Black-backed jackal Canis mesomelas (Schreber, 1778)

Black-backed jackal
Photo: Quinette Kruger

Kingdom: Animalia
Phylum: Chordata
Class: Mammalia
Order: Carnivora
Family: Canidae
Genus: Canis
Species: mesomelas

Description: Animal  and Wildlife  and Grassland Sciences Keywords: Spoor, Black-backed Jackal, black, backed, black-backed, jackal

The black-backed refers to the broad, dark saddle, extending from its neck to the base of the tail. The head, flanks, and limbs of adults are a rich reddish colour - rooijakkals (= Afrikaans). The black-backed jackal exhibits both diurnal and nocturnal activity; the circadian activity pattern closely resembling that of their important prey animals, particularly rodents.

They are one of the few mammalian species with a long-term monogamous pair bond; both the male and female take part in the rearing of the young. Mated pairs are territorial and both males and females mark (urine) and defend the boundaries of their territory. The home ranges of the adult pairs are mutually exclusive. However, when a large prey carcass becomes available, they will tolerate neighbours joining in the feast.
Food is regurgitated when the pups are young; later, food is carried in the mouth and left to be eaten by the pups inside or near the entrance of their den. Pups (helpers) from the previous year's litter help with the rearing; regurgitating food for the litter and the lactating mother, and guarding the pups while their parents are absent foraging for food, thereby increasing the survival rate of the pups.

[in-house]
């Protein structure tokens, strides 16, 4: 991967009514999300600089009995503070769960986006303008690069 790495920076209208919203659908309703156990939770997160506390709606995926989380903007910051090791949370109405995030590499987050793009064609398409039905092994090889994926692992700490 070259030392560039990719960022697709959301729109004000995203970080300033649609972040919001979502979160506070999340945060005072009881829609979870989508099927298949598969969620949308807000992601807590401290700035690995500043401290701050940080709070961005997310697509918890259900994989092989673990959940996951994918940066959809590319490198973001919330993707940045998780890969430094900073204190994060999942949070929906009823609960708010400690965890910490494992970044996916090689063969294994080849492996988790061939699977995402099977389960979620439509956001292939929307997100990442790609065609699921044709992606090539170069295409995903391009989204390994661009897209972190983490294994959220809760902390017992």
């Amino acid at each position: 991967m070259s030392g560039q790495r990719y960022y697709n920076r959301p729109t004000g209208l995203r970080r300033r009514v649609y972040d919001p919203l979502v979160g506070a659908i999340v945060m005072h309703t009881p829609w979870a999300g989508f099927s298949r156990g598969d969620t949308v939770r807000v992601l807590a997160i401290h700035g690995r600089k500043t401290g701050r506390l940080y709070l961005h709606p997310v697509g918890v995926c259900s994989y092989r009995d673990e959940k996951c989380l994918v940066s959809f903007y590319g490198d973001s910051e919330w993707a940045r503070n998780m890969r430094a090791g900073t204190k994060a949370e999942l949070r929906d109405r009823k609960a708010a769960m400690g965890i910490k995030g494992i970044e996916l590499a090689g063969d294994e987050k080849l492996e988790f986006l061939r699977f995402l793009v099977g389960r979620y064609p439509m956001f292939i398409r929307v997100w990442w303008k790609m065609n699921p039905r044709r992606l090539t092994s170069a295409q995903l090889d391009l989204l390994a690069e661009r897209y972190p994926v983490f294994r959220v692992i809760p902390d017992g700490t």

The black-backed jackal is clearly omnivorous; eating insects, carrion, warm-blooded prey, and vegetable matter. They are opportunistic, taking whatever prey is in greatest abundance or is the easiest to capture.
In South Africa, predation by black-backed jackals [and caracals Caracal caracal] impact severely on the livestock industries, especially sheep and goat farmers.

Typical of canis, black-backed jackals have the following dental formula:
3 1 4 2
I – C – P – M – = 42
3 1 4 3

Skinner, J.D. and Smithers, R.H.N., 1990. The Mammals of the Southern African subregion. University of Pretoria, South Africa.

For more information on this predator species, refer to the information leaflets on the Predation Management Centre (PMC's) Predators and predation webpage.


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T: +27 51 401 2531


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T: +27 58 718 5284

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